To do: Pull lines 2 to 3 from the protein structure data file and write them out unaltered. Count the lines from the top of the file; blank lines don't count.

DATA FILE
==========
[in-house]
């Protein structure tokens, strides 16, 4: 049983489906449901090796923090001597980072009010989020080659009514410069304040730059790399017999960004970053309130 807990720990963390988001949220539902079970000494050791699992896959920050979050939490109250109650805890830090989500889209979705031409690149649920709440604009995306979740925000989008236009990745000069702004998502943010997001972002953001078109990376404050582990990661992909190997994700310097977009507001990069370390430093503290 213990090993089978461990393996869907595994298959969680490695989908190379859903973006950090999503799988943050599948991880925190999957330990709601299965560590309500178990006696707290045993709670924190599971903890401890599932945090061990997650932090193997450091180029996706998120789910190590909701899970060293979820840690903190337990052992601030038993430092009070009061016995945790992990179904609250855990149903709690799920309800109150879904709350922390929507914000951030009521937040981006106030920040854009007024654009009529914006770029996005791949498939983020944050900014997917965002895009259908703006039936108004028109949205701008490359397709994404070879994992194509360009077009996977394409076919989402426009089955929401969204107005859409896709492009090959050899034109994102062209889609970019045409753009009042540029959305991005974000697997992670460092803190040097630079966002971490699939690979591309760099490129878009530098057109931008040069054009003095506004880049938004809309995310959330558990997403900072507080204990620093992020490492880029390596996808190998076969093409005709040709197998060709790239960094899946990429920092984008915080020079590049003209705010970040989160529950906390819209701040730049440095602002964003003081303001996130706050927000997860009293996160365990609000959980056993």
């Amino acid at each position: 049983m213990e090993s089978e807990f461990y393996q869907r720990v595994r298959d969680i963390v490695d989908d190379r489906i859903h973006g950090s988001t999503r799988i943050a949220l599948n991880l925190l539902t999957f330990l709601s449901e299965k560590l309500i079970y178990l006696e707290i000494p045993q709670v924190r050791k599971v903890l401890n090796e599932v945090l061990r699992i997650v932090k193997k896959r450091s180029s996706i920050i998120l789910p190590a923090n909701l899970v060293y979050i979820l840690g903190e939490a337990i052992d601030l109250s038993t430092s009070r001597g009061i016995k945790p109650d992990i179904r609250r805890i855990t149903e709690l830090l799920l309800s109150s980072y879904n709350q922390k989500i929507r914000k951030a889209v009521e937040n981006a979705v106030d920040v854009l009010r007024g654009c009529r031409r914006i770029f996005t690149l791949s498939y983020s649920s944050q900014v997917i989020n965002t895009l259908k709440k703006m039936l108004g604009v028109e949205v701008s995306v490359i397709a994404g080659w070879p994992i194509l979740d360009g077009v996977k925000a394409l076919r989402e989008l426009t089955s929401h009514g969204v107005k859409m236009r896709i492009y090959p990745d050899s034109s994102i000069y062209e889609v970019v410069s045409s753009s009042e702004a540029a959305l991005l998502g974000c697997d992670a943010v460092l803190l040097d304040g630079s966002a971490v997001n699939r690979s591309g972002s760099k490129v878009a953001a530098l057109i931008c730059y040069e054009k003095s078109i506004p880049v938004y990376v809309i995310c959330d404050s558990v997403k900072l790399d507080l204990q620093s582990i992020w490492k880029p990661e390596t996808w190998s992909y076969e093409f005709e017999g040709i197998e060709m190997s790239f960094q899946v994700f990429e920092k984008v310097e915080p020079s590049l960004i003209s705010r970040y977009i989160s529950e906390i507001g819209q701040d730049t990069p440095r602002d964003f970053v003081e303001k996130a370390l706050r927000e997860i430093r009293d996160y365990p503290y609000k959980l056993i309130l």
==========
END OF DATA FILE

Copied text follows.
């Protein structure tokens, strides 16, 4: 049983489906449901090796923090001597980072009010989020080659009514410069304040730059790399017999960004970053309130 807990720990963390988001949220539902079970000494050791699992896959920050979050939490109250109650805890830090989500889209979705031409690149649920709440604009995306979740925000989008236009990745000069702004998502943010997001972002953001078109990376404050582990990661992909190997994700310097977009507001990069370390430093503290 213990090993089978461990393996869907595994298959969680490695989908190379859903973006950090999503799988943050599948991880925190999957330990709601299965560590309500178990006696707290045993709670924190599971903890401890599932945090061990997650932090193997450091180029996706998120789910190590909701899970060293979820840690903190337990052992601030038993430092009070009061016995945790992990179904609250855990149903709690799920309800109150879904709350922390929507914000951030009521937040981006106030920040854009007024654009009529914006770029996005791949498939983020944050900014997917965002895009259908703006039936108004028109949205701008490359397709994404070879994992194509360009077009996977394409076919989402426009089955929401969204107005859409896709492009090959050899034109994102062209889609970019045409753009009042540029959305991005974000697997992670460092803190040097630079966002971490699939690979591309760099490129878009530098057109931008040069054009003095506004880049938004809309995310959330558990997403900072507080204990620093992020490492880029390596996808190998076969093409005709040709197998060709790239960094899946990429920092984008915080020079590049003209705010970040989160529950906390819209701040730049440095602002964003003081303001996130706050927000997860009293996160365990609000959980056993």
């Amino acid at each position: 049983m213990e090993s089978e807990f461990y393996q869907r720990v595994r298959d969680i963390v490695d989908d190379r489906i859903h973006g950090s988001t999503r799988i943050a949220l599948n991880l925190l539902t999957f330990l709601s449901e299965k560590l309500i079970y178990l006696e707290i000494p045993q709670v924190r050791k599971v903890l401890n090796e599932v945090l061990r699992i997650v932090k193997k896959r450091s180029s996706i920050i998120l789910p190590a923090n909701l899970v060293y979050i979820l840690g903190e939490a337990i052992d601030l109250s038993t430092s009070r001597g009061i016995k945790p109650d992990i179904r609250r805890i855990t149903e709690l830090l799920l309800s109150s980072y879904n709350q922390k989500i929507r914000k951030a889209v009521e937040n981006a979705v106030d920040v854009l009010r007024g654009c009529r031409r914006i770029f996005t690149l791949s498939y983020s649920s944050q900014v997917i989020n965002t895009l259908k709440k703006m039936l108004g604009v028109e949205v701008s995306v490359i397709a994404g080659w070879p994992i194509l979740d360009g077009v996977k925000a394409l076919r989402e989008l426009t089955s929401h009514g969204v107005k859409m236009r896709i492009y090959p990745d050899s034109s994102i000069y062209e889609v970019v410069s045409s753009s009042e702004a540029a959305l991005l998502g974000c697997d992670a943010v460092l803190l040097d304040g630079s966002a971490v997001n699939r690979s591309g972002s760099k490129v878009a953001a530098l057109i931008c730059y040069e054009k003095s078109i506004p880049v938004y990376v809309i995310c959330d404050s558990v997403k900072l790399d507080l204990q620093s582990i992020w490492k880029p990661e390596t996808w190998s992909y076969e093409f005709e017999g040709i197998e060709m190997s790239f960094q899946v994700f990429e920092k984008v310097e915080p020079s590049l960004i003209s705010r970040y977009i989160s529950e906390i507001g819209q701040d730049t990069p440095r602002d964003f970053v003081e303001k996130a370390l706050r927000e997860i430093r009293d996160y365990p503290y609000k959980l056993i309130l």